The riveting history of blue jeans
I still mourn the loss of two pairs of my favorite jeans. There was the one I tore, along with the legs in them, while I was climbing over a barbed wire fence. And there was the one that someone spilled bleach on. I’m not saying who but it was someone I’m married to.
You might think both pairs had fashion potential as distressed jeans, but these had gone way beyond distressed to distraught. So had I.
There are few things more gratifying than finding a pair of jeans that fit and few things sadder than having to part with a pair you love. I doubt I’m alone in that sentiment either. I read that a whopping 96 percent of Americans own blue jeans. And I thought we couldn’t agree on anything.
This fashion staple recently turned 150 years old. And if anything calls for celebration, it’s jeans. On May 20, 1873, businessman Levi Strauss and tailor Jacob Davis were granted a patent to create work pants reinforced with metal rivets on blue denim “waist overalls.” The rivet idea was Davis’s. The cash was Strauss’s and the patent for “Improvement in Fastening Pocket-Openings,” the innovation that gave birth to blue jeans as we know them, was granted to both men. Had Davis been a richer man we’d be wearing Jacob’s instead of Levi’s.
Technically the story of blue jeans began long before 1873. Heavy pants dyed with indigo were worn as far back as17th century India. Talk about vintage clothing. And in America, enslaved people were making and wearing them before goldminers and gunslingers did. It was the rivets that did it for Strauss and Davis—that and clever marketing. It makes me wonder what goldminers and gunslingers wore before they had blue jeans. Khakis?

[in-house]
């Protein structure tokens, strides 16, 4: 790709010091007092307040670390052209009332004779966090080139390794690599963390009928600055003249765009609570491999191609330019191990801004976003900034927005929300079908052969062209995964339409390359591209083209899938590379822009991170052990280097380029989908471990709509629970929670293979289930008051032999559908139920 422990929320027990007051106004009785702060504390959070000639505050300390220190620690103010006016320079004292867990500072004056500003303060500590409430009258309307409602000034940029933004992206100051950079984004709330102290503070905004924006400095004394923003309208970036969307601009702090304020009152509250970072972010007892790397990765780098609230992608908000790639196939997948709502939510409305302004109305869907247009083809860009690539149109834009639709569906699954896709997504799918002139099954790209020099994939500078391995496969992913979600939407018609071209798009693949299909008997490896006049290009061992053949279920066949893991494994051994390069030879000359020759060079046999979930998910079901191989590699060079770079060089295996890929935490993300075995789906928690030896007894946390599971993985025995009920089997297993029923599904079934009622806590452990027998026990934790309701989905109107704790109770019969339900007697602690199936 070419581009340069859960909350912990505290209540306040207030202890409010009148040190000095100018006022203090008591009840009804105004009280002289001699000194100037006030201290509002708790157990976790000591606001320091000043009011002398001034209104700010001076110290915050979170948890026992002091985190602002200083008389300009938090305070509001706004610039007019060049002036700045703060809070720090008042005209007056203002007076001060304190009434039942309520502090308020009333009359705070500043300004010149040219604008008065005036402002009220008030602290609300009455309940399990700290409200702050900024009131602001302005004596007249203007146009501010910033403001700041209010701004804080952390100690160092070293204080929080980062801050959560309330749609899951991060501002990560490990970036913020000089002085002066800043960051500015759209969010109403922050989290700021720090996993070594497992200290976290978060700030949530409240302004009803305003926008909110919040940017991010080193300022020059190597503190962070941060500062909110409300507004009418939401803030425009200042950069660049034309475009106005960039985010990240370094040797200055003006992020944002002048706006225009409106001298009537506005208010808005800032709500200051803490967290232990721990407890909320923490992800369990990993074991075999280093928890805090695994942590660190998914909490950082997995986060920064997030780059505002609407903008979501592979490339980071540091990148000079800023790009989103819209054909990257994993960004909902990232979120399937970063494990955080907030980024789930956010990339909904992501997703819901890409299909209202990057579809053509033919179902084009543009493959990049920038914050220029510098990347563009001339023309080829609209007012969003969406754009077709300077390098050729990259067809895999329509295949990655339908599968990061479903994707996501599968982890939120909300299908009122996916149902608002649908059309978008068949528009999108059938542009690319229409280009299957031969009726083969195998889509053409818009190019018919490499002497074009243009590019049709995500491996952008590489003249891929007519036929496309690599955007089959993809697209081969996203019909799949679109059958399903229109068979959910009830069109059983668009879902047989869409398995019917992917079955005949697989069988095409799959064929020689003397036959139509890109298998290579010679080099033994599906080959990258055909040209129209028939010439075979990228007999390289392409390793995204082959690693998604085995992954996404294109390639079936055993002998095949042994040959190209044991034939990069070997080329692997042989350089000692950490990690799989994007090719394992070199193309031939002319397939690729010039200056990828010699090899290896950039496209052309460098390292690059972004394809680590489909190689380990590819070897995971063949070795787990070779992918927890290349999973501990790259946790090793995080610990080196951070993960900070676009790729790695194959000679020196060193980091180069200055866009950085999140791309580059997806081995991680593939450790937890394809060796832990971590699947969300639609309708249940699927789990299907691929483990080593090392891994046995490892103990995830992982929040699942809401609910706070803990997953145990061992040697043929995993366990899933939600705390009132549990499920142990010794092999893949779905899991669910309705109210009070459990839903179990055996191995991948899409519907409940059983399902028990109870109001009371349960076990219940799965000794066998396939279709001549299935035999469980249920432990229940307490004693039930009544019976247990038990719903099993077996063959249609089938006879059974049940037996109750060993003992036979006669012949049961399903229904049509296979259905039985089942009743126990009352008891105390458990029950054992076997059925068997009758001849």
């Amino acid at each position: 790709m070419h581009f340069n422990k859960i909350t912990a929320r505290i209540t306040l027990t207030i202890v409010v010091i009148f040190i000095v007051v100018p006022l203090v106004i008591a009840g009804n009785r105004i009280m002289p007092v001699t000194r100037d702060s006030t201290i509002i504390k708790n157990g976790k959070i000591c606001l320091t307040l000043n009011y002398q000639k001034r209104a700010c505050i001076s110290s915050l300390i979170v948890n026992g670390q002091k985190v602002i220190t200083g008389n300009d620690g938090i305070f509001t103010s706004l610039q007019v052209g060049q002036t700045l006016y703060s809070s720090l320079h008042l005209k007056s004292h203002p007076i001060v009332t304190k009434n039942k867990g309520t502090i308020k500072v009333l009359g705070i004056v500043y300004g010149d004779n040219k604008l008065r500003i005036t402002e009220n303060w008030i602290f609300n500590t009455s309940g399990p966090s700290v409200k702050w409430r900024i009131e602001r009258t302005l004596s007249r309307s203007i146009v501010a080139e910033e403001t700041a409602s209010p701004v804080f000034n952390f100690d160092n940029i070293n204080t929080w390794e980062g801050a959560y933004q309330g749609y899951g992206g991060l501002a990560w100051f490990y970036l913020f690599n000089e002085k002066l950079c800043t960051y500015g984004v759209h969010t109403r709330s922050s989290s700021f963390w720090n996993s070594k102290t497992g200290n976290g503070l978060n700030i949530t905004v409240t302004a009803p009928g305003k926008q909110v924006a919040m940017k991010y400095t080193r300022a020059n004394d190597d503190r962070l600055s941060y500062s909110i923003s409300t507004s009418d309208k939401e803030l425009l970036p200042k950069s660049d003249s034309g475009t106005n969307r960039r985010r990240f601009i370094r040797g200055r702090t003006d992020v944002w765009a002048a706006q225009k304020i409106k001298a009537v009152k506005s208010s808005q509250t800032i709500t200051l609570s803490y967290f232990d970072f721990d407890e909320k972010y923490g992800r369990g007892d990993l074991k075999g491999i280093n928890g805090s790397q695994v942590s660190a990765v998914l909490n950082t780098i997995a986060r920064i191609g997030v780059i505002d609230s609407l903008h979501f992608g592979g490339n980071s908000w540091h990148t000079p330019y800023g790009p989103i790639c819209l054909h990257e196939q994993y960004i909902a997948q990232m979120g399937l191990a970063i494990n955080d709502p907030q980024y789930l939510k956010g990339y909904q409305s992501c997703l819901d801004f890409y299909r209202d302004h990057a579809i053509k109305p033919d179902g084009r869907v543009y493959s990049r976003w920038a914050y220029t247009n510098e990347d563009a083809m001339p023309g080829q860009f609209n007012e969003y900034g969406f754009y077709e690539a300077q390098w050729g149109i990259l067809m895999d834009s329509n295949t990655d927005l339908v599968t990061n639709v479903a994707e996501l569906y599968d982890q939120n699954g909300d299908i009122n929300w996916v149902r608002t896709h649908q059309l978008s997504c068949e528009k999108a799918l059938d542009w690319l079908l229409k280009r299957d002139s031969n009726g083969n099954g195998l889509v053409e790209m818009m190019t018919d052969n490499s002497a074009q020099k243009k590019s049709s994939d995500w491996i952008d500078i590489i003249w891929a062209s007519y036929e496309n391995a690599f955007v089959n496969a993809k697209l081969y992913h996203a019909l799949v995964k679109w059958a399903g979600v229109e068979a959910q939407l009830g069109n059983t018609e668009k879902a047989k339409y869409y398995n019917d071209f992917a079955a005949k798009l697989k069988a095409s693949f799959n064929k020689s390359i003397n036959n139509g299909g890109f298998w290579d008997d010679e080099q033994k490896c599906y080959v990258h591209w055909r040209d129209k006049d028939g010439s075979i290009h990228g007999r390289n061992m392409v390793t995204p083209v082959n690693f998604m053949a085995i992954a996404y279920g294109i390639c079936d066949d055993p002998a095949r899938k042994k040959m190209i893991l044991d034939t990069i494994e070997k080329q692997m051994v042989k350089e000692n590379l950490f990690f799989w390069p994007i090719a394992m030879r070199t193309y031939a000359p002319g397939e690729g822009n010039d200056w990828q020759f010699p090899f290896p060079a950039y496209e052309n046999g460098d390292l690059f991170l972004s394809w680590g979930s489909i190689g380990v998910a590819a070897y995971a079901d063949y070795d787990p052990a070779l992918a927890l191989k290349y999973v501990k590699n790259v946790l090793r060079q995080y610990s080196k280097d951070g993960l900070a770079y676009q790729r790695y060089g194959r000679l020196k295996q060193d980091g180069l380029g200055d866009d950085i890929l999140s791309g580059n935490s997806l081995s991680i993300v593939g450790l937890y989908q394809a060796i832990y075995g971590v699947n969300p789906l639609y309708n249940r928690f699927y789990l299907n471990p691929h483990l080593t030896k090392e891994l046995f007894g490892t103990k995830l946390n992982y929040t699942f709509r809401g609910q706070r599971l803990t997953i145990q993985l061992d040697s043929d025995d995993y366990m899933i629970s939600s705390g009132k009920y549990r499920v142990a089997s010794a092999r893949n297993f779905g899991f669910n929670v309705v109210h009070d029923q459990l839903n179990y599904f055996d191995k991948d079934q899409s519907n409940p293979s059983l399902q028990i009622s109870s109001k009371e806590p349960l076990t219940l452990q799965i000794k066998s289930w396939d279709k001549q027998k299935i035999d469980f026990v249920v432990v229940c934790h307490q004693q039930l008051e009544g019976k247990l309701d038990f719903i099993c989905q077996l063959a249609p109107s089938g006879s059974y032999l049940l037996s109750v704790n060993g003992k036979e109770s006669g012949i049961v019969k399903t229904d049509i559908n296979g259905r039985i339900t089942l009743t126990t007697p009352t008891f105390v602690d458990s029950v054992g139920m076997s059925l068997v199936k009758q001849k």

Anyway, while this is all…uh…riveting, as far as I’m concerned the most important development in jeans history came in 1934. That’s when Levi Strauss & Co. introduced Lady Levi’s, the world’s first jeans made exclusively for women. The second most important was when manufacturers started making jeans with stretch denim.
The creation of women’s jeans was a big deal, considering that as late as the 1950s there were laws in some parts of the country making it illegal for women to wear pants at all, let alone jeans. Our foremothers had to choose between being arrested and getting their dresses caught in their bicycle spokes.
Defiant women still did it though and until 1934 they had to borrow jeans from the men in their lives when they wanted to risk arrest. Women could actually vote before they could legally wear pants, and you could say they voted for jeans. Today the average woman owns seven pairs, though apparently we only wear four of them—not all at once.
We do love our jeans and for good reason. They’re comfortable and versatile. You can wear them to roller skate or to work—depending on where you work. I doubt they have jeans day at Buckingham Palace or the White House. But I think they should.
They’re durable. We could wear the same pair for decades if styles didn’t change—and bodies. Also if we stayed away from barbed wire fences.
And they’re low maintenance. Barring a mishap with a plate of spaghetti, you can wear them many times before washing them. Some experts say as many as ten times or when they start to smell, whichever comes first. Then just turn them inside out and wash them in cold water. Don’t use bleach.
Dorothy Rosby is the author of Alexa’s a Spy and Other Things to Be Ticked off About, Humorous Essays on the Hassles of Our Time and other books. Contact her at www.dorothyrosby.com/contact.